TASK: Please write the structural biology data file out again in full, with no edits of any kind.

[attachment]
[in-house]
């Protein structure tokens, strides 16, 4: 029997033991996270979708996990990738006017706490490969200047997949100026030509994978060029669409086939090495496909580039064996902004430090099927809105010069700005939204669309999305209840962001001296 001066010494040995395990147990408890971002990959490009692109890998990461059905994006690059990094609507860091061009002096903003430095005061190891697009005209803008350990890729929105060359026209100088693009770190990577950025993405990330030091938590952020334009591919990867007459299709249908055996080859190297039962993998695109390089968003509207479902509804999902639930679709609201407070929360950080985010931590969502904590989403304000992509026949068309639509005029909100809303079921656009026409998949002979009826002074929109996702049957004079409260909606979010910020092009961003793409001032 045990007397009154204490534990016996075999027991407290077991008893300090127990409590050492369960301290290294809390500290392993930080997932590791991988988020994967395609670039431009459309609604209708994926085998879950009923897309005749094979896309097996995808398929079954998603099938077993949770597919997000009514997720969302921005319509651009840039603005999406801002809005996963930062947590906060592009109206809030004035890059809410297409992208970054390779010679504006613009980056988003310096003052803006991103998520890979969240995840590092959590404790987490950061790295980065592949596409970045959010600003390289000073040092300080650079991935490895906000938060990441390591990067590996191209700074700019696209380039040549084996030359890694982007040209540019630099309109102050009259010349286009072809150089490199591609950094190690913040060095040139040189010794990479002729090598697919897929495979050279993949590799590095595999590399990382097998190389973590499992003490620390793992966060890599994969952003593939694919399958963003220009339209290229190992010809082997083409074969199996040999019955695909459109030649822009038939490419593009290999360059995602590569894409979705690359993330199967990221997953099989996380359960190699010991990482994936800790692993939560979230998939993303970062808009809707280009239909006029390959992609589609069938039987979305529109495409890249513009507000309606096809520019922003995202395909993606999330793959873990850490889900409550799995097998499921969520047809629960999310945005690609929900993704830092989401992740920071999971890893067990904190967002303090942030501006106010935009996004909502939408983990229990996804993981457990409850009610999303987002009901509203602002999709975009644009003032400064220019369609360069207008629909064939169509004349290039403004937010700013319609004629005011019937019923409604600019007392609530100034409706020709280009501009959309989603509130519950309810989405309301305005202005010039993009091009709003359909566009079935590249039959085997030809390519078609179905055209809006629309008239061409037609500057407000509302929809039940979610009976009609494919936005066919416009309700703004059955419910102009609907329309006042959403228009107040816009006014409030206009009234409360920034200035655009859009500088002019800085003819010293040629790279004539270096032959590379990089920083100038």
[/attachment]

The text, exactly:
[in-house]
């Protein structure tokens, strides 16, 4: 029997033991996270979708996990990738006017706490490969200047997949100026030509994978060029669409086939090495496909580039064996902004430090099927809105010069700005939204669309999305209840962001001296 001066010494040995395990147990408890971002990959490009692109890998990461059905994006690059990094609507860091061009002096903003430095005061190891697009005209803008350990890729929105060359026209100088693009770190990577950025993405990330030091938590952020334009591919990867007459299709249908055996080859190297039962993998695109390089968003509207479902509804999902639930679709609201407070929360950080985010931590969502904590989403304000992509026949068309639509005029909100809303079921656009026409998949002979009826002074929109996702049957004079409260909606979010910020092009961003793409001032 045990007397009154204490534990016996075999027991407290077991008893300090127990409590050492369960301290290294809390500290392993930080997932590791991988988020994967395609670039431009459309609604209708994926085998879950009923897309005749094979896309097996995808398929079954998603099938077993949770597919997000009514997720969302921005319509651009840039603005999406801002809005996963930062947590906060592009109206809030004035890059809410297409992208970054390779010679504006613009980056988003310096003052803006991103998520890979969240995840590092959590404790987490950061790295980065592949596409970045959010600003390289000073040092300080650079991935490895906000938060990441390591990067590996191209700074700019696209380039040549084996030359890694982007040209540019630099309109102050009259010349286009072809150089490199591609950094190690913040060095040139040189010794990479002729090598697919897929495979050279993949590799590095595999590399990382097998190389973590499992003490620390793992966060890599994969952003593939694919399958963003220009339209290229190992010809082997083409074969199996040999019955695909459109030649822009038939490419593009290999360059995602590569894409979705690359993330199967990221997953099989996380359960190699010991990482994936800790692993939560979230998939993303970062808009809707280009239909006029390959992609589609069938039987979305529109495409890249513009507000309606096809520019922003995202395909993606999330793959873990850490889900409550799995097998499921969520047809629960999310945005690609929900993704830092989401992740920071999971890893067990904190967002303090942030501006106010935009996004909502939408983990229990996804993981457990409850009610999303987002009901509203602002999709975009644009003032400064220019369609360069207008629909064939169509004349290039403004937010700013319609004629005011019937019923409604600019007392609530100034409706020709280009501009959309989603509130519950309810989405309301305005202005010039993009091009709003359909566009079935590249039959085997030809390519078609179905055209809006629309008239061409037609500057407000509302929809039940979610009976009609494919936005066919416009309700703004059955419910102009609907329309006042959403228009107040816009006014409030206009009234409360920034200035655009859009500088002019800085003819010293040629790279004539270096032959590379990089920083100038």